Top Seeds Nakamura, So, Krush Cruise In Round 2

Top Seeds Nakamura, So, Krush Cruise In Round 2

| 28 | Chess Event Coverage

In a day filled with interesting matchups and storylines at the U.S. Championship and U.S. Women's Championship, top seeds GM Hikaru Nakamura and GM Wesley So both moved to 2-0, albeit in much different efforts.

Nakamura snatched a pawn and never looked back, winning without any of the drama of round one. So survived a series of mishaps in the endgame, where the boundary between drawing and winning changed nearly every move.

In the women's division, defending champion GM Irina Krush rebounded from circumspect opening round play to win a mostly clean game against WIM Viktorija Ni.

It was also a bad day for the French Defense, as the tournaments' two biggest French aficionados, GM Varuzhan Akobian and WGM Tatev Abrahamyan, both lost in their favorite Black opening.

GM Hikaru Nakamura, 2802.4, is 0.1 points off his personal-best live rating.

Nakamura castled queenside when castling kingside was equally valid, signaling his intention to create some complications. Akobian "took the bait" with the pawn sacrifice 11...b6, a natural move to wrest the initiative but with a very good theoretical reputation. Nakamura allowed that it was probably the best move, but not in his opponent's style.

A whole refrigerator full of Red Bull, but one was enough for Nakamura. No other player indulged.

"It wasn't Var's position, basically," Nakamura said. "He's very positional and this is not his style...It's a pawn, why not take it?"

Analysis by GM Ben Finegold:

Below is an exclusive video interview with Nakamura, where we hear his thoughts on the tournament, the $64,000 Fischer prize (which might be missing a zero!), and the Final Four in college basketball.

He is now the current world number two, his first time there, as he is less than a half-point ahead of GM Fabiano Caruana.

So also moved into the top five, also a personal best. This is likely the first time two Americans have been ranked in the top five simultaneously.

The last game to finish was gripping, but not necessarily for its accuracy. A double-knight endgame turned into a tablebase ending where both players committed clock-induced blunders. So was offered about five chances to win, but needed a sixth inaccuracy by GM Sam Shankland to finally find his way.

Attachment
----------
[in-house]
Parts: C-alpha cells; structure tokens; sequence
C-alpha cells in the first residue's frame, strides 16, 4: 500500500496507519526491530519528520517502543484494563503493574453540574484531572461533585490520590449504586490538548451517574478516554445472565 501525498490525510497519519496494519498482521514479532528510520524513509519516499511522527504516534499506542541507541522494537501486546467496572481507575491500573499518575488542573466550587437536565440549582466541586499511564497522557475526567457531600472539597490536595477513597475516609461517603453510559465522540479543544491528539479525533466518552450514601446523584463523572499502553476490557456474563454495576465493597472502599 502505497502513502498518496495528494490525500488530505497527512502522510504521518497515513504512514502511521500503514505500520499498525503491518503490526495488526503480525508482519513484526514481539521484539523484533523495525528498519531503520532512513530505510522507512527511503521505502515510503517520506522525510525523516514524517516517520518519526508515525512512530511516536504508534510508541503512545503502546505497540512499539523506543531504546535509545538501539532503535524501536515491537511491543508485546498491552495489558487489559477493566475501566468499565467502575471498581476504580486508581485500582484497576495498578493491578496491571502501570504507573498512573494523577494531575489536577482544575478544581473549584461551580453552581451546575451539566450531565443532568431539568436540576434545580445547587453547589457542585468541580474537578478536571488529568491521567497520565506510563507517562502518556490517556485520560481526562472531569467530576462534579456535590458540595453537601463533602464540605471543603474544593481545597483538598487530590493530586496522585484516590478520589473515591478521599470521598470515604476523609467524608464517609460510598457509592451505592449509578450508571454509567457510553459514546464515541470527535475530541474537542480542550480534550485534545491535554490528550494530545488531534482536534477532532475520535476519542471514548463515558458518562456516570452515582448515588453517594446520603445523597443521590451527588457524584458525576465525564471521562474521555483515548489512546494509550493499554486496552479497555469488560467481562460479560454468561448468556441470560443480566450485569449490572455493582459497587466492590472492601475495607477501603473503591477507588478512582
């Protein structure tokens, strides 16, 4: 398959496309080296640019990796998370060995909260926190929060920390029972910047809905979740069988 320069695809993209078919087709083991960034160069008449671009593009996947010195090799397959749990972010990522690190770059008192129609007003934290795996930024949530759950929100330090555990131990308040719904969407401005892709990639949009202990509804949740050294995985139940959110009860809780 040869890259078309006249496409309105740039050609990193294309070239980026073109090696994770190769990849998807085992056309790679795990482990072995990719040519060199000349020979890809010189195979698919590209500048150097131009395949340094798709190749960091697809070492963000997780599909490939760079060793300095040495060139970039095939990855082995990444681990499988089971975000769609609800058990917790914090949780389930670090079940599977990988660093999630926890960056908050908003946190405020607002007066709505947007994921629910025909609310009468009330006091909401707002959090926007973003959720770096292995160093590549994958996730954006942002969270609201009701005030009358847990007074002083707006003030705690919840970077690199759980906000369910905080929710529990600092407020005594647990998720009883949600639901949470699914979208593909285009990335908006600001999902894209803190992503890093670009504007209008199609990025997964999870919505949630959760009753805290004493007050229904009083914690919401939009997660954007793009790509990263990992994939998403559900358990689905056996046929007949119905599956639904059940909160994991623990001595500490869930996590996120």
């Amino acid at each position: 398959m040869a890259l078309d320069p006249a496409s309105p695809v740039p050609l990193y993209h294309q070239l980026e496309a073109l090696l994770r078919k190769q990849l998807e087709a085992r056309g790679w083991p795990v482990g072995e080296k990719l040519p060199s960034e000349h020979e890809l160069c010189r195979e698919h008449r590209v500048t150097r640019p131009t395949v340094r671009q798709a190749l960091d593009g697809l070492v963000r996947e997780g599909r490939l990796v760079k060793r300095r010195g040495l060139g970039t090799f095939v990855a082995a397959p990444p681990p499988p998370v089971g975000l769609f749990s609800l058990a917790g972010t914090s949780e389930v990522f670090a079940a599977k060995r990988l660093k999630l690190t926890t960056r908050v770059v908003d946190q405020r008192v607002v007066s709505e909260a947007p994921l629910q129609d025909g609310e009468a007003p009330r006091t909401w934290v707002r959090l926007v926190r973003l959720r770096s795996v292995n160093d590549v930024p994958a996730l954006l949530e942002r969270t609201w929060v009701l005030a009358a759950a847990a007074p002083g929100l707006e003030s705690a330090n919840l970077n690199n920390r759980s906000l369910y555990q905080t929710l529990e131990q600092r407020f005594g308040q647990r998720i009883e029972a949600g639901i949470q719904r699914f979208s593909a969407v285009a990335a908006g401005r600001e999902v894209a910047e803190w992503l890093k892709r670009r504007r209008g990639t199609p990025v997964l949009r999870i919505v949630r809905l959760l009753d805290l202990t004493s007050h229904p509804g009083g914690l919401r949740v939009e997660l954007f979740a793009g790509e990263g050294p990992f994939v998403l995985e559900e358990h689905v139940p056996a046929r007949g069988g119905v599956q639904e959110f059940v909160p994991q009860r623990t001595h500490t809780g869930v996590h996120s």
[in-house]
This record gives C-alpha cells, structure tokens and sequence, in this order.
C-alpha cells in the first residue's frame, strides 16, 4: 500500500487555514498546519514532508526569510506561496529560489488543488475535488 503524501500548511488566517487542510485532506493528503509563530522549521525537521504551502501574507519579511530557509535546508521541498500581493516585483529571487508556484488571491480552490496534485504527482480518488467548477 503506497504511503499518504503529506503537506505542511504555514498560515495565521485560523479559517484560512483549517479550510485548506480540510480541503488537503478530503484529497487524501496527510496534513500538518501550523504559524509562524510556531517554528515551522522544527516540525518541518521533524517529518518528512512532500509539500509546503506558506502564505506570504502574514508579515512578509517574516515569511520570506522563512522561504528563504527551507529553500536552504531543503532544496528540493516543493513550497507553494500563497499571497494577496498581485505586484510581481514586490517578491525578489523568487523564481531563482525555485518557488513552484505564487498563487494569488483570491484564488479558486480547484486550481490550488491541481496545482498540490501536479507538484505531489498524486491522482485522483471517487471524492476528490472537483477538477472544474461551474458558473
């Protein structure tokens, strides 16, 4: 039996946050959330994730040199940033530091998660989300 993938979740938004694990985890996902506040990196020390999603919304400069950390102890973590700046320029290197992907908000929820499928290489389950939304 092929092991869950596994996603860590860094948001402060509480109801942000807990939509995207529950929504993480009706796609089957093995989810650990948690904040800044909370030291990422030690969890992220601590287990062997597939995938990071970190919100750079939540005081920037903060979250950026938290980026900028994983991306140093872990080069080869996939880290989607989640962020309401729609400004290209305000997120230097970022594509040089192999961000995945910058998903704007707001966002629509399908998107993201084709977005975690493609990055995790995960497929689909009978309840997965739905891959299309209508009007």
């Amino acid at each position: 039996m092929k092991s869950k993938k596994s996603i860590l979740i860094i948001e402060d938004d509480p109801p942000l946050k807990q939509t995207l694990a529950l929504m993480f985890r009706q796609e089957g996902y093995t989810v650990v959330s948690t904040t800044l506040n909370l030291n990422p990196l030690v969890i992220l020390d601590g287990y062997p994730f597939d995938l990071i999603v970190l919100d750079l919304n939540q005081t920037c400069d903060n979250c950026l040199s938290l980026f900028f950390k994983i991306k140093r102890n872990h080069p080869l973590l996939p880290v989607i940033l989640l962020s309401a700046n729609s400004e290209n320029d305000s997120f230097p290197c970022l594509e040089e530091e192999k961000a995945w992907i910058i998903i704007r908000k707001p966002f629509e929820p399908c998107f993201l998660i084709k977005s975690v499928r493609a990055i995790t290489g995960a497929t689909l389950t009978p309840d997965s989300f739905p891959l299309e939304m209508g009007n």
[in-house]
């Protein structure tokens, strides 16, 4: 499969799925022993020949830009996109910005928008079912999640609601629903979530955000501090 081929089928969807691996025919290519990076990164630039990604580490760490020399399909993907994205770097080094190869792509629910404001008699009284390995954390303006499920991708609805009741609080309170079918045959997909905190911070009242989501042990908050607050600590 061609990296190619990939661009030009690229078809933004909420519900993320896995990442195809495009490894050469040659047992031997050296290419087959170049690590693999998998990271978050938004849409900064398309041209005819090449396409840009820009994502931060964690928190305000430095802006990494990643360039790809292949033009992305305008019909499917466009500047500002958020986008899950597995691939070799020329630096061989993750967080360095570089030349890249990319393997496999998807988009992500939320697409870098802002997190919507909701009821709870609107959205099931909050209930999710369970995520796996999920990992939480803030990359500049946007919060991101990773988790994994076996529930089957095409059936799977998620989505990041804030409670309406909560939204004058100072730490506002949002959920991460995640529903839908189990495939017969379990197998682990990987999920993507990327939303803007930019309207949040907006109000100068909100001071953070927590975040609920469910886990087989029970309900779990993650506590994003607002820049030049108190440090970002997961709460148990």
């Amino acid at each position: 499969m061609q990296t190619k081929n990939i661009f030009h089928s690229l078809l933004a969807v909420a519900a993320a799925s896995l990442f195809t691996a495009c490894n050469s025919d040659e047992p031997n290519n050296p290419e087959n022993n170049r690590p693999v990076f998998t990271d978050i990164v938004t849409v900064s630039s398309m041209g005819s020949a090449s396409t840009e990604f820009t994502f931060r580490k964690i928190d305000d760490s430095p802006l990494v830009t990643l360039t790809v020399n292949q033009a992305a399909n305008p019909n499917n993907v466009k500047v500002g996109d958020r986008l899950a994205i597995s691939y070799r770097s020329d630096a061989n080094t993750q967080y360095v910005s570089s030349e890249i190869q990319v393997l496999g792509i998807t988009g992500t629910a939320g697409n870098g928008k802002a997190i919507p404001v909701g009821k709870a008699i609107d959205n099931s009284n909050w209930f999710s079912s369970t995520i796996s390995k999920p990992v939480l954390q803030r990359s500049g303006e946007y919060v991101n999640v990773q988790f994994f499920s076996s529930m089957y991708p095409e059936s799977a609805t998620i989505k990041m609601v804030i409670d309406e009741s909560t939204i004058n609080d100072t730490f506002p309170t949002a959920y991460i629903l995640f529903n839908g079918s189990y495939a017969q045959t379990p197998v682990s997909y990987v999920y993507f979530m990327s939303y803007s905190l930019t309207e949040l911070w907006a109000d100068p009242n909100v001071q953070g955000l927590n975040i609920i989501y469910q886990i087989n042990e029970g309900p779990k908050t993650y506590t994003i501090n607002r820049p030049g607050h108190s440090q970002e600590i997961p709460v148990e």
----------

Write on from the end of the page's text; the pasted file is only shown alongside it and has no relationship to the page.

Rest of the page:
A small group stayed to watch the final game of the day, a five-hour-plus seesaw between Shankland and So.

The game featured more "red moves" than nearly any other in recent memory in St. Louis. In fairness to the players, "book draws" like 87. Na7! (amongst others available to Shankland) are far from obvious.

Analysis by GM Ben Finegold:

GM Ray Robson, the former student and frequent Olympiad teammate of GM Alex Onischuk, managed to triple Black's pawns but the rook endgame was easily drawn.

Meanwhile, the oldest-youngest matchup (14 going on 40!) of GM Sam Sevian and GM Gata Kamsky also ended with a split point, although with more imbalance. After a Ruy Lopez, Breyer Variation, the teenager performed a slow buildup to execute the pseudo-breakthrough 33. Nf5. Paradoxically, the computer suggests capturing the knight two moves later with 35...gxf5, even though it unleashes White's battery.

GM Gata Kamsky thought for several minutes after 1. e4, but he often waits for camera flashes to end before beginning play.

Instead Kamsky coolly offered the exchanged to reduce the pressure. Sevian never was able to press, even with his pair of rooks.

GM Conrad Holt bounced back from an opening-round loss. He mostly hung back in an Exchange Slav and waited for GM Timur Gareev's mild pressure to fizzle out, after which a c-file invasion netted him the win.

In the face-off of good friends that both tried to recover from opening-round losses, GM Kayden Troff bested GM Daniel Naroditsky, with the first player's central influence proving the key factor in avoiding a really sluggish start.

GM Kayden Troff, who admitted that he borrowed this dapper sports coat from his older brother.

"He's a much better player than 0-2," Troff said of his friend. He admitted that neither player knew his way at the outset. "If you watch the time, you could tell in the beginning we didn't know what was going on."